What is ‘litter’ according to the law?
Under section 144A of the Protection of the Environment Operations Act 1997 (POEO Act) ‘litter’ includes:
- any solid or liquid domestic or commercial refuse, debris or rubbish including any glass, metal, cigarette butts, paper, fabric, wood, food, abandoned vehicles, abandoned vehicle parts, construction or demolition material, garden remnants and clippings, soil, sand or rocks, deposited in or on a place, whether or not it has any value when or after being deposited in or on the place
- any other material, substance or thing deposited in or on a place if its size, shape, nature or volume makes the place where it has been deposited disorderly or detrimentally affects the proper use of that place.
What is ‘depositing litter’ according to the law?
Under section 144A of the POEO Act ‘depositing litter’ in or on a place includes:
- dropping or throwing litter in, on, into or onto the place, or
- leaving litter in or on the place, or
- putting litter in such a location that it falls, descends, blows, is washed, percolates or otherwise escapes or is likely to fall, descend, blow, be washed, percolate or otherwise escape into or onto the place, or
- causing, permitting or allowing litter to fall, descend, blow, be washed, percolate or otherwise escape into or onto the place.
Examples of depositing litter:
- throwing food wrappers or cigarette butts from a vehicle
- leaving a food container under a park bench
- stubbing a cigarette onto a footpath
- tossing an apple core into a garden bed
- allowing soil, sand or garden waste to blow from a moving vehicle.
Littering offences under the POEO Act (1997)
The littering offences are:
- littering (including littering from vehicles): depositing litter on land or waters in a public place or an open private place
- aggravated littering: littering which is reasonably likely to cause or contribute to appreciable danger or harm to any persons, animals, premises or property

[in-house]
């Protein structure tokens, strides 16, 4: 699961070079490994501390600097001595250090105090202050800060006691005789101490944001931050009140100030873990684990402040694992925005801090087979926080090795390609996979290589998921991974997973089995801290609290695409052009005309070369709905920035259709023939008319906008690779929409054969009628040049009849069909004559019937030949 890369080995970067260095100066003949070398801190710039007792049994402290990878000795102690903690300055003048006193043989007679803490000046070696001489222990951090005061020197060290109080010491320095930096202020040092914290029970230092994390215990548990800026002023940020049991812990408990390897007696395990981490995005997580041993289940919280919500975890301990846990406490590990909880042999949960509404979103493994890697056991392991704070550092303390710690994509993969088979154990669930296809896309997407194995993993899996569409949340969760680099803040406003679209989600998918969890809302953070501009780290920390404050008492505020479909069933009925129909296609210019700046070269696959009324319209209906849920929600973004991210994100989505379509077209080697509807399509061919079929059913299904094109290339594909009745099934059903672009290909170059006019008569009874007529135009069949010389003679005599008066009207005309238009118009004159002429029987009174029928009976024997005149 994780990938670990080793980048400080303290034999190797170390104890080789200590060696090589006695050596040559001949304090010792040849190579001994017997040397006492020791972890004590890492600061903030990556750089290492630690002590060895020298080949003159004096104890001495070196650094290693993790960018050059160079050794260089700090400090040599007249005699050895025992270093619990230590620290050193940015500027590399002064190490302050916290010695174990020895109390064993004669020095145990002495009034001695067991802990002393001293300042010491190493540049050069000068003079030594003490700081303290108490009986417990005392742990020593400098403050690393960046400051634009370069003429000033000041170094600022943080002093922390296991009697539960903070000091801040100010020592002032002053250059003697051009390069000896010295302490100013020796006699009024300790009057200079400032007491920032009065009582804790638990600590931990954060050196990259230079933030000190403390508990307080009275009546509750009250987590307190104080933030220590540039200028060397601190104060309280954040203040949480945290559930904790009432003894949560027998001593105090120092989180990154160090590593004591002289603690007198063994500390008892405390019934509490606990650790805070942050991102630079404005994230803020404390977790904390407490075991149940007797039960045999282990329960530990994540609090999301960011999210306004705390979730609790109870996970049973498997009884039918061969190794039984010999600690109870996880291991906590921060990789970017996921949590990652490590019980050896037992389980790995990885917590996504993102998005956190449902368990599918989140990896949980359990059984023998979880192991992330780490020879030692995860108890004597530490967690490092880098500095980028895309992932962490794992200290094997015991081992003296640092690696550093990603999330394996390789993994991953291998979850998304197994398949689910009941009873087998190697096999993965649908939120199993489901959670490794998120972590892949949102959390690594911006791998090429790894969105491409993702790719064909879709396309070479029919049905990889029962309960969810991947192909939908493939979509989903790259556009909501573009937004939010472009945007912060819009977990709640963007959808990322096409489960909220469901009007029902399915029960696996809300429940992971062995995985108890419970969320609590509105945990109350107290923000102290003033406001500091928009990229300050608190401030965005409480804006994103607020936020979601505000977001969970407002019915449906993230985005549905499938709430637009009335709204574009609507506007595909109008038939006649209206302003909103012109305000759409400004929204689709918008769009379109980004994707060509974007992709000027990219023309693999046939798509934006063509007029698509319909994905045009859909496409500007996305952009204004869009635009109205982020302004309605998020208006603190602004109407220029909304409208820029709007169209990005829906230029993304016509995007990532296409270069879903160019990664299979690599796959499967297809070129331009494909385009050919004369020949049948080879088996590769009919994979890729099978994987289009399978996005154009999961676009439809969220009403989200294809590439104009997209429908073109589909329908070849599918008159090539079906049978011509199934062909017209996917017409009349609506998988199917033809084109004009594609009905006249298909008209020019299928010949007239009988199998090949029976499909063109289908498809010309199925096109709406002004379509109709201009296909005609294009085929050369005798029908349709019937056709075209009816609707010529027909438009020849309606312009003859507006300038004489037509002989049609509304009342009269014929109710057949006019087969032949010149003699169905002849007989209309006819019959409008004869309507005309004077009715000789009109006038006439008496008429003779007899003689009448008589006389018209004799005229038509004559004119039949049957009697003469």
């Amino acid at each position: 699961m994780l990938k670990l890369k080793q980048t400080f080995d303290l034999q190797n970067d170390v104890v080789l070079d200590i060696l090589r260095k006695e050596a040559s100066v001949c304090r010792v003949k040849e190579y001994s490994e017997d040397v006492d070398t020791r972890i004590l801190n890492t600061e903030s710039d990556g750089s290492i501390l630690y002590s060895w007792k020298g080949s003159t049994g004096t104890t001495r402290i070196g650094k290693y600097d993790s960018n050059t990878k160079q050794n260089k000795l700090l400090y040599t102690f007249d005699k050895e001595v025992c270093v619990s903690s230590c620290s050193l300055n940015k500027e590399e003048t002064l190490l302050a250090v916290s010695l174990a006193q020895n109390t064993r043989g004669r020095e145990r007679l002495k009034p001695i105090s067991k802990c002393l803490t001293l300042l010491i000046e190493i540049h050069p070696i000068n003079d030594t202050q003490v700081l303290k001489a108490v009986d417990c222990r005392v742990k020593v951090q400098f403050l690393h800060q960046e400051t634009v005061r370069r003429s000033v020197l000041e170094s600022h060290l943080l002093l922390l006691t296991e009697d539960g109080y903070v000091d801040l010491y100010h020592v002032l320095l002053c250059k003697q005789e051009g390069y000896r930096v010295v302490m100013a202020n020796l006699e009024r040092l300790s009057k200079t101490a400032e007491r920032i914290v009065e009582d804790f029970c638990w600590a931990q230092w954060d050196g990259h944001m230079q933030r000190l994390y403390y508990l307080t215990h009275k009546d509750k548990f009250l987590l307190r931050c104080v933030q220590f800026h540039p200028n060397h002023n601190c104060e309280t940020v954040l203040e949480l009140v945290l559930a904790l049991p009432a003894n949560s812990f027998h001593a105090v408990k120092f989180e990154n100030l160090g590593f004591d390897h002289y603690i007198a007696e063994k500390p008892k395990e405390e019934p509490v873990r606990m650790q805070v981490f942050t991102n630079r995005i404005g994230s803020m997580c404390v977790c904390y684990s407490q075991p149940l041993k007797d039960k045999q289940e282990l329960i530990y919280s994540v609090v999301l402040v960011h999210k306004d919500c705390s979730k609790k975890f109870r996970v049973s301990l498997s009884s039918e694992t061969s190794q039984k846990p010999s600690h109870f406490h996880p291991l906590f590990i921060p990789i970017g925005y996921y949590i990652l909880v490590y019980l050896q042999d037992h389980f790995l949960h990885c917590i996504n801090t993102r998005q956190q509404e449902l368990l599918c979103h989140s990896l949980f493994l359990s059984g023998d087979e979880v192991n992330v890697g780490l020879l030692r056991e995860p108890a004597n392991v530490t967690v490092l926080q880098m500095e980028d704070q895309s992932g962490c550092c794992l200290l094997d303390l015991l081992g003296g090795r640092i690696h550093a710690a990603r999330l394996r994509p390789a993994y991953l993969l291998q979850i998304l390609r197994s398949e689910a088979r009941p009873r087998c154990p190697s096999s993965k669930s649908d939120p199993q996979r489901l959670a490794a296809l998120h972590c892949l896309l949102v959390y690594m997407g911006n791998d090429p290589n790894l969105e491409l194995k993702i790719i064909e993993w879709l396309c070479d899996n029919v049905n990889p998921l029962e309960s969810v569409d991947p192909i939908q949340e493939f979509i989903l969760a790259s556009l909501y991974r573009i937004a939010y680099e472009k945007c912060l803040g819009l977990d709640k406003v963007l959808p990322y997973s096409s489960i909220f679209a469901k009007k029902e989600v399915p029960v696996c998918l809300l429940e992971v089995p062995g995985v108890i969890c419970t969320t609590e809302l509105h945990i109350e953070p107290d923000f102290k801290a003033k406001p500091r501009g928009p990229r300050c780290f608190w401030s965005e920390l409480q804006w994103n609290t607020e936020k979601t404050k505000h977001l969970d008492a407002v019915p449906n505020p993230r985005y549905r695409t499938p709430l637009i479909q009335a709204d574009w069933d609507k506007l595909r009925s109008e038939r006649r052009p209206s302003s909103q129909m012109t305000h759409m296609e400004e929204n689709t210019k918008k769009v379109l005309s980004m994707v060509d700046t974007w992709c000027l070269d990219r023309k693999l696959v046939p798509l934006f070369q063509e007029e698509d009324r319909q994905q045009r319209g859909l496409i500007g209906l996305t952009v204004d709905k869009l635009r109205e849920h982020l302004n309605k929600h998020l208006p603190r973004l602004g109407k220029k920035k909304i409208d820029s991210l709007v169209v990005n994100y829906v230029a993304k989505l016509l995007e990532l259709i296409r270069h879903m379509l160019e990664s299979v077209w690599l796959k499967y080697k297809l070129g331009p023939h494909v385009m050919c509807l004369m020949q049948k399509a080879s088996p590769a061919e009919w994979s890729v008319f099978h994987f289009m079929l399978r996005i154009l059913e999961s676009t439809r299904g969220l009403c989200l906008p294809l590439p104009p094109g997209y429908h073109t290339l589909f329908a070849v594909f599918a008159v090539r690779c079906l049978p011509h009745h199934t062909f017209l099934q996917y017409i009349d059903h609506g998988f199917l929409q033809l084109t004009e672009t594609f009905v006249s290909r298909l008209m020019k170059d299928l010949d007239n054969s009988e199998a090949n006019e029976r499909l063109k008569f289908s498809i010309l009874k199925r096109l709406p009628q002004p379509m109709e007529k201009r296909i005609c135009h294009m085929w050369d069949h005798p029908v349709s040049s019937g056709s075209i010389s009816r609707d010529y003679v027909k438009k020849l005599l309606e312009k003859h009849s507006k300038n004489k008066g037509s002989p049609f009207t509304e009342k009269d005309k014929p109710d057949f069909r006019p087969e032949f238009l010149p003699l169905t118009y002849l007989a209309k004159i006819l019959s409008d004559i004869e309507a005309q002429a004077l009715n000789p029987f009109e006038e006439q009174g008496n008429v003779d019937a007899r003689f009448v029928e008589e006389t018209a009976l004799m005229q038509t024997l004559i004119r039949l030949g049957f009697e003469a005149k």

- depositing, or causing someone to deposit, advertising material in a public place or open private place other than in a mail box or under a door; it is illegal to deposit advertising material on property gates or fences or in other inappropriate areas where it has the potential to become litter
- depositing, or causing someone to deposit, advertising material on any vehicle, e.g. under car windscreen wipers.
Report littering from a vehicle
If you see litter being discarded or blown from a vehicle you can report this to the NSW Environment Protection Authority (EPA). You will need to record details such as the vehicle registration, location, type of litter, date and time. When doing so make sure you do not compromise your safety. By reporting littering from motor vehicles, you can help raise awareness, reduce clean-up costs and keep NSW clean.
Littering is subject to a tiered range of fines under the Protection of the Environment Operations Act 1997:$80 for littering small items, such as bottle tops and cigarette butts
- $250 for general littering,
- $250 for an individual littering from a vehicle ($500 for corporations)
- $450 for littering in dangerous circumstances, such as depositing a syringe or a lit cigarette ($900 for corporations).